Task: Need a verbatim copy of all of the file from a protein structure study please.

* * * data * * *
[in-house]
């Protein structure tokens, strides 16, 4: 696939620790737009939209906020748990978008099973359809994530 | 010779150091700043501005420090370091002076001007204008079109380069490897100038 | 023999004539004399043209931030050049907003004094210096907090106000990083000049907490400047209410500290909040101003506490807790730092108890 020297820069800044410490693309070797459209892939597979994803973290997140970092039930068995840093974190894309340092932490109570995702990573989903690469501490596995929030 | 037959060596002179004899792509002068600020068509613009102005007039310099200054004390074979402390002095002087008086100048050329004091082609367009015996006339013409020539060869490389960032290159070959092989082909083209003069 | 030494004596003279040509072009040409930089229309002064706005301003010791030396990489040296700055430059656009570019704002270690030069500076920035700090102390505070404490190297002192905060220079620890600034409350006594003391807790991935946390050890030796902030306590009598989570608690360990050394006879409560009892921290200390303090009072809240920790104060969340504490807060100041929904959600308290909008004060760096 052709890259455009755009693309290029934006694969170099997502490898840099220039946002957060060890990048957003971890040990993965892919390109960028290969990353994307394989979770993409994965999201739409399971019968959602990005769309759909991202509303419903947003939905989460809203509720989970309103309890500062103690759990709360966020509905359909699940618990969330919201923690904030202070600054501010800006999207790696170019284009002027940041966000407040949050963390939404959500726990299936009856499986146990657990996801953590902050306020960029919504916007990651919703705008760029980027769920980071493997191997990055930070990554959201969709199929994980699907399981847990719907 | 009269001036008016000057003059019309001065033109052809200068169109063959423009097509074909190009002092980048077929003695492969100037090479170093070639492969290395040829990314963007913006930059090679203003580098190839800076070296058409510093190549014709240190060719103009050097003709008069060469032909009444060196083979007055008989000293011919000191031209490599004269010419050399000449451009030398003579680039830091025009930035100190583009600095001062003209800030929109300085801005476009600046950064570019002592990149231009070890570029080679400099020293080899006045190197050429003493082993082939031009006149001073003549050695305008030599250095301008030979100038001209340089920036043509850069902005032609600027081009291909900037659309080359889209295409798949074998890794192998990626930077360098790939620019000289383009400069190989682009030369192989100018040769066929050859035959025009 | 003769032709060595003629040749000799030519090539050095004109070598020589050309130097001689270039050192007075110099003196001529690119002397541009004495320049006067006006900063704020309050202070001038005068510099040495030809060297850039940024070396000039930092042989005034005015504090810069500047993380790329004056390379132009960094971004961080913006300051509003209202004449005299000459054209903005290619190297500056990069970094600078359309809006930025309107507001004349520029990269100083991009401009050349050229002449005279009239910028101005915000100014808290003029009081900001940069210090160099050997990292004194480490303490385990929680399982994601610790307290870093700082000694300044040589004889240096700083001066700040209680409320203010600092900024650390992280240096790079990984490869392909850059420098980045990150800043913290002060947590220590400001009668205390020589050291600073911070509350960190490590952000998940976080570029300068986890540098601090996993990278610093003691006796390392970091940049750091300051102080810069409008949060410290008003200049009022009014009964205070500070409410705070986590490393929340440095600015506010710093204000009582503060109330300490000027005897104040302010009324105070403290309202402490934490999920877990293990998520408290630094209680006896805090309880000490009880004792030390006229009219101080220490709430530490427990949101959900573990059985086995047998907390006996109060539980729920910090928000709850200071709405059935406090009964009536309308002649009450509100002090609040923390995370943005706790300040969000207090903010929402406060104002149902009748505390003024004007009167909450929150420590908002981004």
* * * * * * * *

[in-house]
């Protein structure tokens, strides 16, 4: 696939620790737009939209906020748990978008099973359809994530 | 010779150091700043501005420090370091002076001007204008079109380069490897100038 | 023999004539004399043209931030050049907003004094210096907090106000990083000049907490400047209410500290909040101003506490807790730092108890 020297820069800044410490693309070797459209892939597979994803973290997140970092039930068995840093974190894309340092932490109570995702990573989903690469501490596995929030 | 037959060596002179004899792509002068600020068509613009102005007039310099200054004390074979402390002095002087008086100048050329004091082609367009015996006339013409020539060869490389960032290159070959092989082909083209003069 | 030494004596003279040509072009040409930089229309002064706005301003010791030396990489040296700055430059656009570019704002270690030069500076920035700090102390505070404490190297002192905060220079620890600034409350006594003391807790991935946390050890030796902030306590009598989570608690360990050394006879409560009892921290200390303090009072809240920790104060969340504490807060100041929904959600308290909008004060760096 052709890259455009755009693309290029934006694969170099997502490898840099220039946002957060060890990048957003971890040990993965892919390109960028290969990353994307394989979770993409994965999201739409399971019968959602990005769309759909991202509303419903947003939905989460809203509720989970309103309890500062103690759990709360966020509905359909699940618990969330919201923690904030202070600054501010800006999207790696170019284009002027940041966000407040949050963390939404959500726990299936009856499986146990657990996801953590902050306020960029919504916007990651919703705008760029980027769920980071493997191997990055930070990554959201969709199929994980699907399981847990719907 | 009269001036008016000057003059019309001065033109052809200068169109063959423009097509074909190009002092980048077929003695492969100037090479170093070639492969290395040829990314963007913006930059090679203003580098190839800076070296058409510093190549014709240190060719103009050097003709008069060469032909009444060196083979007055008989000293011919000191031209490599004269010419050399000449451009030398003579680039830091025009930035100190583009600095001062003209800030929109300085801005476009600046950064570019002592990149231009070890570029080679400099020293080899006045190197050429003493082993082939031009006149001073003549050695305008030599250095301008030979100038001209340089920036043509850069902005032609600027081009291909900037659309080359889209295409798949074998890794192998990626930077360098790939620019000289383009400069190989682009030369192989100018040769066929050859035959025009 | 003769032709060595003629040749000799030519090539050095004109070598020589050309130097001689270039050192007075110099003196001529690119002397541009004495320049006067006006900063704020309050202070001038005068510099040495030809060297850039940024070396000039930092042989005034005015504090810069500047993380790329004056390379132009960094971004961080913006300051509003209202004449005299000459054209903005290619190297500056990069970094600078359309809006930025309107507001004349520029990269100083991009401009050349050229002449005279009239910028101005915000100014808290003029009081900001940069210090160099050997990292004194480490303490385990929680399982994601610790307290870093700082000694300044040589004889240096700083001066700040209680409320203010600092900024650390992280240096790079990984490869392909850059420098980045990150800043913290002060947590220590400001009668205390020589050291600073911070509350960190490590952000998940976080570029300068986890540098601090996993990278610093003691006796390392970091940049750091300051102080810069409008949060410290008003200049009022009014009964205070500070409410705070986590490393929340440095600015506010710093204000009582503060109330300490000027005897104040302010009324105070403290309202402490934490999920877990293990998520408290630094209680006896805090309880000490009880004792030390006229009219101080220490709430530490427990949101959900573990059985086995047998907390006996109060539980729920910090928000709850200071709405059935406090009964009536309308002649009450509100002090609040923390995370943005706790300040969000207090903010929402406060104002149902009748505390003024004007009167909450929150420590908002981004």